Land and Property Rights Tribunal Facts Sheet
By Greg Weber
Reynolds Mirth Richards Farmer LLP
AMSC Casual Legal Service Provider
An amalgamation of the Land Compensation Board, Municipal Government Board, New Home Buyer Protection Board, and the Surface Rights Board into a single new Land and Property Rights Tribunal occurred on June 2, 2021.
The Tribunal is established under the Land and Property Rights Tribunal Act.
The Expropriation Act has now been amended to reflect the transition to the Tribunal, but there no changes to parties’ substantive rights and obligations.
The Government of Alberta released a “Land and Property Rights Tribunal fact sheet” on March 23, 2021. It provides useful information for understanding how things will look moving forward with regard to expropriation. Here are two highlights from the fact sheet:
- The Tribunal will have common rules of procedure. These have not been announced yet, but this will likely change the way expropriation hearings are conducted. Currently, expropriation proceedings closely follow the Rules of Court for many of the key stages of the litigation process, resulting in rigorous process designed to provide more extensive procedural protections. It is not clear how this will work given the diverse subjects that the Tribunal will have jurisdiction over and the wide variance in procedure that currently exists. This could result in a less rigorous process for expropriations, or perhaps a more rigorous process for other areas.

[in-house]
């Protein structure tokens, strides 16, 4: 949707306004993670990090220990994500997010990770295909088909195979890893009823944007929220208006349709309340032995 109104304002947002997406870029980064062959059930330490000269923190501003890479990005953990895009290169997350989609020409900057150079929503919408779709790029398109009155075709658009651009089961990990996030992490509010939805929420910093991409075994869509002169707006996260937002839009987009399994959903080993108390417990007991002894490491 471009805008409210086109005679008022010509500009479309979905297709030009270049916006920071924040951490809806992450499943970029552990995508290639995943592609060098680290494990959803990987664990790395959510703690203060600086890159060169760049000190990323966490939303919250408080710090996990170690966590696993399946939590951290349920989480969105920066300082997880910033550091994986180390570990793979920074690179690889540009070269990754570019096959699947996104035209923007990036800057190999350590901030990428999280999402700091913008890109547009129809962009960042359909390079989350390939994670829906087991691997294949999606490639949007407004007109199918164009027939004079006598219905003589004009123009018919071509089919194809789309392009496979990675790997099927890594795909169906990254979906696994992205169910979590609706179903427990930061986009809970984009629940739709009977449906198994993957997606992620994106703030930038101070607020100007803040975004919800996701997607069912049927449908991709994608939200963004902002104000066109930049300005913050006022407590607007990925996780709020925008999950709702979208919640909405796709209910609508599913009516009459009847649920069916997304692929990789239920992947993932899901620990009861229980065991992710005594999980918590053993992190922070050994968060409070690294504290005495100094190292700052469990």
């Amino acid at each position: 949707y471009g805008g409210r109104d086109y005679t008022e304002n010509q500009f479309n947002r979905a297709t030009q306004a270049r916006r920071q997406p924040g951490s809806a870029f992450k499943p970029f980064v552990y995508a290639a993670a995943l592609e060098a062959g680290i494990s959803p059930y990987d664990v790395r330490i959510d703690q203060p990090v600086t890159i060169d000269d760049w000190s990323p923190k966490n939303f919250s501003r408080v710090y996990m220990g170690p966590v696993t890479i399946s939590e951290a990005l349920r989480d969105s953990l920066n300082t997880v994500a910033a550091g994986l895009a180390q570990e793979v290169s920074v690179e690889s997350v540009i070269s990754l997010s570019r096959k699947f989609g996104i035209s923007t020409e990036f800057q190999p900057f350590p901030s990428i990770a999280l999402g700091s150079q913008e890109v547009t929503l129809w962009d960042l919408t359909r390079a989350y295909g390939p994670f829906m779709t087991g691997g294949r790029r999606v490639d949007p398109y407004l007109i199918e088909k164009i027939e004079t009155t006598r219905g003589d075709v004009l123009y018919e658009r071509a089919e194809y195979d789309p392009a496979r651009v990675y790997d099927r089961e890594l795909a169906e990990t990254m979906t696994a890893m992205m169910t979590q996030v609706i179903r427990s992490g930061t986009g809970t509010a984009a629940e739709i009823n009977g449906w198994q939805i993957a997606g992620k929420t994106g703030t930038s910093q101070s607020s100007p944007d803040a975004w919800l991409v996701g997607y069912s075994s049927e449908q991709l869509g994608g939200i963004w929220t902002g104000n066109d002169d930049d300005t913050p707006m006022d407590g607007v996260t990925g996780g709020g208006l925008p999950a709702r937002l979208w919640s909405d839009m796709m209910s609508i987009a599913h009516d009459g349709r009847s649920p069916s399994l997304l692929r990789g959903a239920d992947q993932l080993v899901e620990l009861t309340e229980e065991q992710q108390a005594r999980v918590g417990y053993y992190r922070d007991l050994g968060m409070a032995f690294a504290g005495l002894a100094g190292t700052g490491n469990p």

- The Tribunal will have a single chair who will select panels from the entire pool of Tribunal members. The justification for this is to ensure that “the best and most experienced members” will be selected for a panel. It is unclear how this change will ensure that outcome, given the fact that the previous Boards were highly specialized and would not be expected to bring greater expertise to areas of jurisdiction for which they were not initially appointed. This could very well increase the risk and uncertainty in expropriation proceedings which is a more specialized area and often involves substantial sums of money.
In the meantime, the contact information, addresses and phone numbers for the predecessor boards remain intact. Stay tuned for further changes as they are announced.
To access AMSC’s Casual Legal Helpline, AUMA members can call toll-free to 1-800-661-7673 or email email@example.com and reach the municipal legal experts at Reynolds Mirth Richards and Farmer LLP. For more information on the Casual Legal Service, please contact firstname.lastname@example.org, or call 310-AUMA (2862) to speak to AUMA’s Risk Management staff. Any Regular or Associate member of the AUMA can access the Casual Legal Service.
DISCLAIMER: This article is meant to provide information only and is not intended to provide legal advice. You should seek the advice of legal counsel to address your specific set of circumstances. Although every effort has been made to provide current and accurate information, changes to the law may cause the information in this article to be outdated.